But interesting concept this Panopticlick. First time I hear about it - gotta have a look.

My understanding is that Panopticlick is a proof of concept and is not kept up to date with the all the latest fingerprinting techniques. It does not cover the html5 canvas method, for example.


In my personal tests, that test is not a great fingerprinting tool alone. But combined with others, it may be of use. The browserleaks site has some others.

Yes, Panopticlick includes canvas fingerprinting; see the example detailed test result that was posted earlier.


Okay, sorry, you are right. They ran with the same old tests a long time, but have since updated. Triangulating with the wayback machine, the tests were roughly the same from 2010 to November 2015, and then they revamped it in December. I wrote to them in June 2014 suggesting they add the html5 feature and canvas checksum checks, citing browserleaks. They never emailed a response of any kind back.

Any development regarding troll identification?

We have this suspected super annoying individual, who has now made 5 comebacks with new user accounts and email addresses. Our moderators spot him based on his writing style - he always come back during our live game chats, especially when the team is losing, and starts posting negative one-liners. Cleverly he does not immediately break any of our rules, and writes decent Finnish, but manages to troll some of our good members with his negativity.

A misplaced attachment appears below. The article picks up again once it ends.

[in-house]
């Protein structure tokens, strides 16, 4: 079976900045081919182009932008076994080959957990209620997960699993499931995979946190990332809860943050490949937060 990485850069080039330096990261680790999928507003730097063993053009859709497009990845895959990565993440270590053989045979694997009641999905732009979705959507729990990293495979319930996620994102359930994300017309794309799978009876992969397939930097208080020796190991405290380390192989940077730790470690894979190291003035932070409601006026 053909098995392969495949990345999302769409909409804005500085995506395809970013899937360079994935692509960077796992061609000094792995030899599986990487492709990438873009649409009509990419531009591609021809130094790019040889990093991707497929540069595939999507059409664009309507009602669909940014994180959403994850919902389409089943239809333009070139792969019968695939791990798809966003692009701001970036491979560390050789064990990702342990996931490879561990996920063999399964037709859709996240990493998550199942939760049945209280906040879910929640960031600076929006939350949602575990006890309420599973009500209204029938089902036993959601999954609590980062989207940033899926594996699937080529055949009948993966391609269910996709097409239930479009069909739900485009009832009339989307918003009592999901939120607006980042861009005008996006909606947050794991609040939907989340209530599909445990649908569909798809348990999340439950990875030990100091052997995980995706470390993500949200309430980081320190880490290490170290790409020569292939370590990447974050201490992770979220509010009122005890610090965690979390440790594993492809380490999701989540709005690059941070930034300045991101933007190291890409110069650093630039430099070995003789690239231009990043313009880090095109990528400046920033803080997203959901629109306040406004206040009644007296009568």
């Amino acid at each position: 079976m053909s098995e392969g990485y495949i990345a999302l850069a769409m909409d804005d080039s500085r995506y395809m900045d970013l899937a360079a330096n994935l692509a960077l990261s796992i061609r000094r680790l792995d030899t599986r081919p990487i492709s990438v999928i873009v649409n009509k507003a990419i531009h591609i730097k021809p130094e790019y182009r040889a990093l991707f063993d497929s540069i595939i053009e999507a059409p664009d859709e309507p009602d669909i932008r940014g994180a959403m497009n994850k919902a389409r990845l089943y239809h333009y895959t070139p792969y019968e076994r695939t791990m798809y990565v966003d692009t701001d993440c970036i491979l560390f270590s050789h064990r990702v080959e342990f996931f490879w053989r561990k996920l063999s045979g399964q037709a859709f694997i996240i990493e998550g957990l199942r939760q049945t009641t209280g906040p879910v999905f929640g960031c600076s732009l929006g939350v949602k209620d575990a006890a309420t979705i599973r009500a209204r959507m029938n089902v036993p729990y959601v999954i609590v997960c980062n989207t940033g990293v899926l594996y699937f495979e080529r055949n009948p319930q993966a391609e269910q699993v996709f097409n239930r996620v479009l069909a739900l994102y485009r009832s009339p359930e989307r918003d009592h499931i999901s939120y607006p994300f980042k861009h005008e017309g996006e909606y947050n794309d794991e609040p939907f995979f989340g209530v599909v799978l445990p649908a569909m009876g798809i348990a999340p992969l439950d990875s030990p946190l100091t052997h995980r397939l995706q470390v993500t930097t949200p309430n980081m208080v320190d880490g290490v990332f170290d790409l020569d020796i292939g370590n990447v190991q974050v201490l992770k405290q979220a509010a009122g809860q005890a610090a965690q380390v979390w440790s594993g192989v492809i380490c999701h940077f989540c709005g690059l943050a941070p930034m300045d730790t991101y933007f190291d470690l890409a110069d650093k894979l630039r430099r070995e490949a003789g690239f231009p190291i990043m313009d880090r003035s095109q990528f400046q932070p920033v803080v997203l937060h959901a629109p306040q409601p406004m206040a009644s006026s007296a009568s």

But we have to ban him based on guesswork - he is using a market leading ISP, which keeps their customers behind a NAT, so IP does not tell us anything nor can we block a range.

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Would be funny to see somebody implement a ghost ban with an ai bot that then vaguely targets said banned user’s posts with intermittent likes and replies.

Can then hold a private troll contest to see who keeps posting the longest without realizing it.

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Trolling hasn’t been that big of an issue recently, we introduced more checks (i.e. user most have posts approved if TL0, etc.). which helped us pick out about 80% of the trolls before they got through to posting publicly.


Bumping an old topic here.

We have constant issues with blocked misbehaving users coming back with a new account. We are virtually defenceless agains them, as they are not technically identified. Most of our users are not tech savvy people, so even my proposal of cookie tagging would be an asset.

  • More the 50% of users surf on mobile (global trend, increasing). IPs vary wildly and NAT is used on operator level.